A Challenge

There’s just something about feeding and children that is inseparable.  Or maybe it’s feeding and motherhood? Regardless  I had a case recently that’s been one of my more challenging ones personally.

Max was born with a brain condition that didn’t allow him to interact with others.  He was blind and deaf, so as you may imagine, touch was not a comforting thing, but an intrusion to his dark silent world. The part of his brain that thinks, remembers, or feels was not formed.  Basically he was living, but not experiencing.

Max’s mom did an amazing job raising him. He ate and slept and cried.  He never smiled and always screamed when being held. He never spoke and his eyes were always closed. His little body grew until one day at age 3 he quit being able to eat.

His mother took him to a children’s hospital where test after test was run to determine why max couldn’t swallow anymore.  The doctors finally told her, “his body has just outgrown his little brain.”  The choice was now hers, should she have the doctors put in a feeding tube or let him live out the rest of his natural life as he was able without medical intervention?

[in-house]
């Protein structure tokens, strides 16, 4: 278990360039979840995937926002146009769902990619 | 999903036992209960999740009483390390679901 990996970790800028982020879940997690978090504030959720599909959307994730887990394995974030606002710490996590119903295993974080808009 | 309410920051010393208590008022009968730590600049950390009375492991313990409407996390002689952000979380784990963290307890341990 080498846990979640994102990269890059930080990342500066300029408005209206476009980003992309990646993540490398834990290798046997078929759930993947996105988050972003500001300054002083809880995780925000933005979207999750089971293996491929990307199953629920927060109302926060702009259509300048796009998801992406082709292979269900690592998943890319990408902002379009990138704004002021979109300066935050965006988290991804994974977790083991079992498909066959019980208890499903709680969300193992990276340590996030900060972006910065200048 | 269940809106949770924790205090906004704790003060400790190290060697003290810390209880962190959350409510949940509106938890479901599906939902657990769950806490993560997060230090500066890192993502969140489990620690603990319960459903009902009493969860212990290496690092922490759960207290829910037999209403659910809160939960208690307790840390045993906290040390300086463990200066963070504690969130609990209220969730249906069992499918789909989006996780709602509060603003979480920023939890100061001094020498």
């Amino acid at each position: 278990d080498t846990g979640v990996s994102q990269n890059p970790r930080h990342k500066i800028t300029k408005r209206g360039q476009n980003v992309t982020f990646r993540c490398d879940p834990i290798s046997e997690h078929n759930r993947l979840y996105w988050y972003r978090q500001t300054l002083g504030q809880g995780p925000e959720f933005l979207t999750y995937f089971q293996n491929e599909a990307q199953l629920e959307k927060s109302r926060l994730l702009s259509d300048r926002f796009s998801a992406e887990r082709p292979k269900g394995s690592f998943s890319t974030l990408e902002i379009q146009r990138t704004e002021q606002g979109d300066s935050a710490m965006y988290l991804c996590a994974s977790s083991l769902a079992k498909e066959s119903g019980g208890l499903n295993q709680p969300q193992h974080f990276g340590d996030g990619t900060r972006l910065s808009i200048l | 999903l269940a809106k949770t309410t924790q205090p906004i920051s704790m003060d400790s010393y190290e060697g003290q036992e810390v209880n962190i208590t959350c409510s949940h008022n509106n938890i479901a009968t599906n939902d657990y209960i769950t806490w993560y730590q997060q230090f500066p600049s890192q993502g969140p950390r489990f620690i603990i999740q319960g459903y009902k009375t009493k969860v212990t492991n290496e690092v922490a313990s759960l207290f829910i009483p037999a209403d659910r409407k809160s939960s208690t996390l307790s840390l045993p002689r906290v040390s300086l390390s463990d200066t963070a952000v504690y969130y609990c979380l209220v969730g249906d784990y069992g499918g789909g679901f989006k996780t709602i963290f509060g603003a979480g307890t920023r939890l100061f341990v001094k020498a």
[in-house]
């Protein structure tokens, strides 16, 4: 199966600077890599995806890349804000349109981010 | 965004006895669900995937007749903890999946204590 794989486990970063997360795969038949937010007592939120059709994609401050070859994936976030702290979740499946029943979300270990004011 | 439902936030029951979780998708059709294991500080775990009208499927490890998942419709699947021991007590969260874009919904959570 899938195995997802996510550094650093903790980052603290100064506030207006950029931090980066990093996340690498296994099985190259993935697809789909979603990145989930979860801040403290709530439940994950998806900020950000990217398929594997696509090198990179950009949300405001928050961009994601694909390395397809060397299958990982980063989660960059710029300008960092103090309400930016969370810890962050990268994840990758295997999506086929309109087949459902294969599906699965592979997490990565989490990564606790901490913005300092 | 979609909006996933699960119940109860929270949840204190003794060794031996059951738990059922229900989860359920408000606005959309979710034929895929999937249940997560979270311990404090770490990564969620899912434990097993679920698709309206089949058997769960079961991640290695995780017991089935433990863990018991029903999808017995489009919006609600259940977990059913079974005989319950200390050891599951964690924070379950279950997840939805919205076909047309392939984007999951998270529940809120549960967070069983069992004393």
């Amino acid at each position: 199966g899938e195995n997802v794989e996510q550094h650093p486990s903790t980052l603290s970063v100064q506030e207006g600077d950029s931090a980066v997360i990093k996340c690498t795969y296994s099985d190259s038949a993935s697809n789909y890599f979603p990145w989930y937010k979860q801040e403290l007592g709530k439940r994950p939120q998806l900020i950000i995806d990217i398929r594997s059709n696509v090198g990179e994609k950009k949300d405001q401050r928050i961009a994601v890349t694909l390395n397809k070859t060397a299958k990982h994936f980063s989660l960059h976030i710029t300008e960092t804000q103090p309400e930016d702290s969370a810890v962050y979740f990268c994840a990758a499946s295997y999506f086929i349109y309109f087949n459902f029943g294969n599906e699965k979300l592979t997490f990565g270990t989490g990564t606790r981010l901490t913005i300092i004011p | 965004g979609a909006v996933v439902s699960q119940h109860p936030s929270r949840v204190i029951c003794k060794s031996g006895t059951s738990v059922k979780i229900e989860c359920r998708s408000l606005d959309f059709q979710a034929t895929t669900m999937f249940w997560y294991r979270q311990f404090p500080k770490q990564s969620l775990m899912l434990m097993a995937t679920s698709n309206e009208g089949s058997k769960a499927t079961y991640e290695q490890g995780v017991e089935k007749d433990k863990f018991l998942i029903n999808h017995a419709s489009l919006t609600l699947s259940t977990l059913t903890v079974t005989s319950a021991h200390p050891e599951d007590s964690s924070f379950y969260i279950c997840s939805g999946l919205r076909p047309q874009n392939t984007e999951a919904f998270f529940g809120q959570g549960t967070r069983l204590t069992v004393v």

Bravely she decided not to intervene with his disease course.  So he came into our hospice care for the last weeks of his life.

Everyday when I visited Max I had to do a lot of internal work. Emotionally I’d see a little child with an otherwise healthy body asleep, with little thin arms and a dry little mouth. A part within me said “FEED THIS CHILD” and I’d have the urge to find a bottle and at least try to let him eat.  I’d watch his heart beat through his shirt and smooth his hair and pray that we weren’t causing him pain.  Logically I’d have to tell myself over and over again that even the smallest amount of milk would cause him to choke and cough and have more discomfort.  I also had to force myself to remember his condition.  This wasn’t my daughter that I was starving to death, this was a little boy who had lived his life in the dark, in silence, with an occasional intrusion of touch that frightened him.  A boy who’s brain had reached it’s limit on what it could support.

I can tell you that the longer he lived without food or water, the harder each visit became.  In total, he lived nearly 3 weeks with us.

3 weeks that I tried to figure out why I felt so torn about his eating, when almost every disease process we can get, ends with days and weeks of not eating.  Everyday I treat people dying of cancer, of liver disease, of dementia or heart disease, who all quit eating.  It’s natural.  So, was it his 3 year old age or the inner mom in me that found it difficult?  Still trying to sort it out….

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